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The Once Popular La Croix Beverage is Suddenly Facing Online Backlash

(Jeff Vespa/Getty Images)

The popularity of La Croix, one of America's beloved beverages offering a multitude of tongue-twisting flavor options since 1981, has finally fizzled. Or gone completely flat.

Mashable noticed that the can of the sparkling water, smeared with an egregious aesthetic better left in the 90s, has become targeted by a slew of anti-La Croix jokes and memes.


The Internet has taken a dig at the brand, mocking its weak flavors that barely register on the taste buds.

This tweet sparked a surge of La-Croix haters and garnered over 157 thousand likes.

The Internet is a strange place. The brand produced by National Beverage Corp. originated from a brewing company in La Crosse, Wisconsin, and appealed to consumers looking for an import alternate. After the New York Times endorsed La Croix, it resonated with social media users looking for a new meme sensation.

Enter the Pamplemousse La Croix Memes group on Facebook, where the page lampooned the name of the flavor which translates to grapefruit, in French.




Unfortunately, the once highly-praised drink is suddenly finding itself in the midst of a soda pop cultural shift, or a backwash of sorts.



Is La Croix the sparkling water equivalent of boxed wine?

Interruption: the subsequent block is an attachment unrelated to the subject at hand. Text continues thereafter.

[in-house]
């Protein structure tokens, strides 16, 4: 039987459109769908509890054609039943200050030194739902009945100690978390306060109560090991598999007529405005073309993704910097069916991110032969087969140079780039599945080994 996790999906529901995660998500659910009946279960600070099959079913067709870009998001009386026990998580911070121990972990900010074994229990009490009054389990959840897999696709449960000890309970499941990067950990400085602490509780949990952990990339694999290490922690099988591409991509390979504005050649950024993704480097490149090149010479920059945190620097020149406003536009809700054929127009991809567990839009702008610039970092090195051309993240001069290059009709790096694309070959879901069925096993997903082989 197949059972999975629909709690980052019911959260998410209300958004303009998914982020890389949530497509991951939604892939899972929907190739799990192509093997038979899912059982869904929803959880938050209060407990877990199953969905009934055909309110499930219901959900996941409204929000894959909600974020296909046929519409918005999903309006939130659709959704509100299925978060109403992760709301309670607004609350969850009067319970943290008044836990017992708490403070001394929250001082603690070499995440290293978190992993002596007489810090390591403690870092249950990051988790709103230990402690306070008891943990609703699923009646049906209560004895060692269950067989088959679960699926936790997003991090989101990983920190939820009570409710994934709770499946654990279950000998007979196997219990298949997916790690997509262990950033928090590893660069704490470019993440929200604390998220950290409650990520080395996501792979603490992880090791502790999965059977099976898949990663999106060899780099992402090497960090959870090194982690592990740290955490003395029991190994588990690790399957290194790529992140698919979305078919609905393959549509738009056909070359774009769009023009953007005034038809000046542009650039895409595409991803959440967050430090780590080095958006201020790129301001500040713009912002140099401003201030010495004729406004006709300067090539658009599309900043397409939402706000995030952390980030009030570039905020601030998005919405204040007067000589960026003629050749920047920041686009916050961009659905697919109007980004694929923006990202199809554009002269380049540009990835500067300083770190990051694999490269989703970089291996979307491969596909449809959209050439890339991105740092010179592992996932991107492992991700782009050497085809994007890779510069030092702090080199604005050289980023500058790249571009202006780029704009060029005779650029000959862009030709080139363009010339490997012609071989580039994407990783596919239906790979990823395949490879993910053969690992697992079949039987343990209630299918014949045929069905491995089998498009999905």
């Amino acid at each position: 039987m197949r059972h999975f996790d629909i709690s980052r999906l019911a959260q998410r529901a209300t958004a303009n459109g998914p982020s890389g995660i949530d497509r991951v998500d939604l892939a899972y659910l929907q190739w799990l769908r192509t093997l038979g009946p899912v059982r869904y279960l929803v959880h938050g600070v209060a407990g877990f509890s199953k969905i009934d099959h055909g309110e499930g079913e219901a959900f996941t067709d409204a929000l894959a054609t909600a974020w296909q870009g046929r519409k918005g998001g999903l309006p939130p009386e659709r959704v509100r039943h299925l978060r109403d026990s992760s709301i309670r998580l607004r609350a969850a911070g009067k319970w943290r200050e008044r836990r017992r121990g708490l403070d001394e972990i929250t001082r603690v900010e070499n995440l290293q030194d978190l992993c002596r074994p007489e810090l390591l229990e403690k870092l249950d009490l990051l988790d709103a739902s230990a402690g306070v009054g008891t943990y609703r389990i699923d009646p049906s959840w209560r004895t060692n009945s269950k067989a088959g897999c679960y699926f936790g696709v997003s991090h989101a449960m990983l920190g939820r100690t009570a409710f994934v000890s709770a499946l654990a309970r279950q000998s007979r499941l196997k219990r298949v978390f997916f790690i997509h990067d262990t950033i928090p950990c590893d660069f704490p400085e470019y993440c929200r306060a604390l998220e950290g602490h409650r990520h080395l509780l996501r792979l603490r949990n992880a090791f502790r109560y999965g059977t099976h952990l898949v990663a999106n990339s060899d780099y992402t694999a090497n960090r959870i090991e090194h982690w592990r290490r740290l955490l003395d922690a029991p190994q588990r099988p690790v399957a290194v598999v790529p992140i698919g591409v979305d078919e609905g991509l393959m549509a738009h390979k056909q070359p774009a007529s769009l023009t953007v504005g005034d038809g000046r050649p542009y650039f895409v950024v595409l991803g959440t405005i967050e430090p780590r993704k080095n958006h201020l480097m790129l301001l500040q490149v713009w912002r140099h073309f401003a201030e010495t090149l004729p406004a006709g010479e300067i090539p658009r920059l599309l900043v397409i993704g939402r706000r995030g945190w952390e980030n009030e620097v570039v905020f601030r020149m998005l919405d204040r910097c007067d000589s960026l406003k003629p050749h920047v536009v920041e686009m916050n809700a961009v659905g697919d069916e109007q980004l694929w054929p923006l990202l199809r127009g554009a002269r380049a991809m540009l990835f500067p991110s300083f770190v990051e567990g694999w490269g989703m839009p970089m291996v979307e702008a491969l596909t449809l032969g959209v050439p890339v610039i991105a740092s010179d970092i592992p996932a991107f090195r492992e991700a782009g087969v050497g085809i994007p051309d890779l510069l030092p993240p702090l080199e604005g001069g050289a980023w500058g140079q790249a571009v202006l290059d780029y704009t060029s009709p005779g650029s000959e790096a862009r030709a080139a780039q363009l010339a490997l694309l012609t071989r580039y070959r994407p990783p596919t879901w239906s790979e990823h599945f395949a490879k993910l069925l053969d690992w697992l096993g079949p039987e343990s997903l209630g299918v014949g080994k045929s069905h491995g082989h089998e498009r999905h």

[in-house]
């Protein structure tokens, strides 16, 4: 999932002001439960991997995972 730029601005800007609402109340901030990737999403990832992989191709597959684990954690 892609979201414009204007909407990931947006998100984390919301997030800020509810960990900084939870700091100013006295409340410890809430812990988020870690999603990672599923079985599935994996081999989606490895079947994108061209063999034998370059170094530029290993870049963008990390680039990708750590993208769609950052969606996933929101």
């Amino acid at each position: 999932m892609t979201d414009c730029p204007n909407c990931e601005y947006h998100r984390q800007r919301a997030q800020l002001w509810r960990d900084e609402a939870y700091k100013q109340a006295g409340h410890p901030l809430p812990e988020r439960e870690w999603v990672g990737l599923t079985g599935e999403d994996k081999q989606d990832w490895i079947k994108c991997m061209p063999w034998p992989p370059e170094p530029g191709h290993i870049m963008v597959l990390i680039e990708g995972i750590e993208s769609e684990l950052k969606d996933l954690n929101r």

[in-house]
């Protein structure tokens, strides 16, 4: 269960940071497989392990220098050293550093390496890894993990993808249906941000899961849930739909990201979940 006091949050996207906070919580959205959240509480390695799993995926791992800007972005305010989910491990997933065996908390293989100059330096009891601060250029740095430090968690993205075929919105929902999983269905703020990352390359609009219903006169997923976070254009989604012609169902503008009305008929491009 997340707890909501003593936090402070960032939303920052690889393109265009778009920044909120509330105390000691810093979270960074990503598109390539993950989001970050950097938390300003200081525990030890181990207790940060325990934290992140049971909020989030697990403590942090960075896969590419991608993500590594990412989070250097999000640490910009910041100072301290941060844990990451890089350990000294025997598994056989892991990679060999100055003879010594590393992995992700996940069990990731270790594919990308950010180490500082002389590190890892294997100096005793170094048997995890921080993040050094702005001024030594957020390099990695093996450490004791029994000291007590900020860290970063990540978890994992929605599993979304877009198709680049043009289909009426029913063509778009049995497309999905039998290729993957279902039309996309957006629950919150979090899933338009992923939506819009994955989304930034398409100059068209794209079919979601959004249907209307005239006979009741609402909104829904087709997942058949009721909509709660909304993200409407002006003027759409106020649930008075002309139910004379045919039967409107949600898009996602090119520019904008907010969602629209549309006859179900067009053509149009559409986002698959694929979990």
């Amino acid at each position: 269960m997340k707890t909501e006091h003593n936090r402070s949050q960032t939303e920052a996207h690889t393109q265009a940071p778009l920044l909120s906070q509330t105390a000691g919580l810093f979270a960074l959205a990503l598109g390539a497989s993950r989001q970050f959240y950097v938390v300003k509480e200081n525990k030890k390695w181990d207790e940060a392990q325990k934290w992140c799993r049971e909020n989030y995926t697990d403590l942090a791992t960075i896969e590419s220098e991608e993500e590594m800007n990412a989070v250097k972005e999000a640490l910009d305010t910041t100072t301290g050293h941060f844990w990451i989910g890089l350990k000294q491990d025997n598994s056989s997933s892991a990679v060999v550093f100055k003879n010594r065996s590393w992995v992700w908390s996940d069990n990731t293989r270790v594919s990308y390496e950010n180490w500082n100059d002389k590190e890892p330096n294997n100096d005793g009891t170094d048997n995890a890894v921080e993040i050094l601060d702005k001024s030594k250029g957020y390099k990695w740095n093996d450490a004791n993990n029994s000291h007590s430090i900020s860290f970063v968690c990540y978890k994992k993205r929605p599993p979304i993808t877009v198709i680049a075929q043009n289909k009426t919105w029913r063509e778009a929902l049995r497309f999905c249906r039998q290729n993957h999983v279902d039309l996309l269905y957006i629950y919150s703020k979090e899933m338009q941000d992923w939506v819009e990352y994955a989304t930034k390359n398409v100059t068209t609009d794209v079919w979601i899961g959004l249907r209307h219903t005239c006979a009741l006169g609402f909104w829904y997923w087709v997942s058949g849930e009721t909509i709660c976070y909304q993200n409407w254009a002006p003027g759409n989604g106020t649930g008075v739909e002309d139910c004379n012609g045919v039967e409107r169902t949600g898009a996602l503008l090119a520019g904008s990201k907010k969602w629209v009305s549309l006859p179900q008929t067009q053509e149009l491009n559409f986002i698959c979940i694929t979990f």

So what could be the catalyst for all the hating on the sparkling water? Maybe it's because there's a new kid in town.

With a successful brand cornering the market on domestic sparkling water, Pepsi wanted in. The growing competition says a lot about La Croix.

Bubly is Pepsi's version of the beverage containing no artificial sweeteners and has zero calories. They come in eight flavors, including, lime, grapefruit, strawberry, lemon, orange, apple, mango, and cherry.

They've even appealed to millennials with their colorful monochromatic labels and period-relevant catchphrases like, "Oh hi."

PepsiCo vice president Todd Kaplan said, "We created Bubly to provide consumers with a great-tasting, flavorful, unsweetened sparkling water in a fun, playful, and relevant manner."

Even the Coca Cola-owned Aquafina gunned for La Croix's sparkling water base with their own line. Though it failed to catch on after launching in 2013, consumers still welcomed the new alternative.

The bashing continues.




So how is this affecting sales for La Croix? According to USA Today, National Beverage Corp. noticed a $244.1 million spike for the quarter ending in October 2017, up from $41 million around the same time in 2016.

Turns out people are still thirsting for the stuff. But just because they slam it online, doesn't mean they won't keep a secret stash of it at home.

H/T - MotleyFool, Brit, Twitter, Paper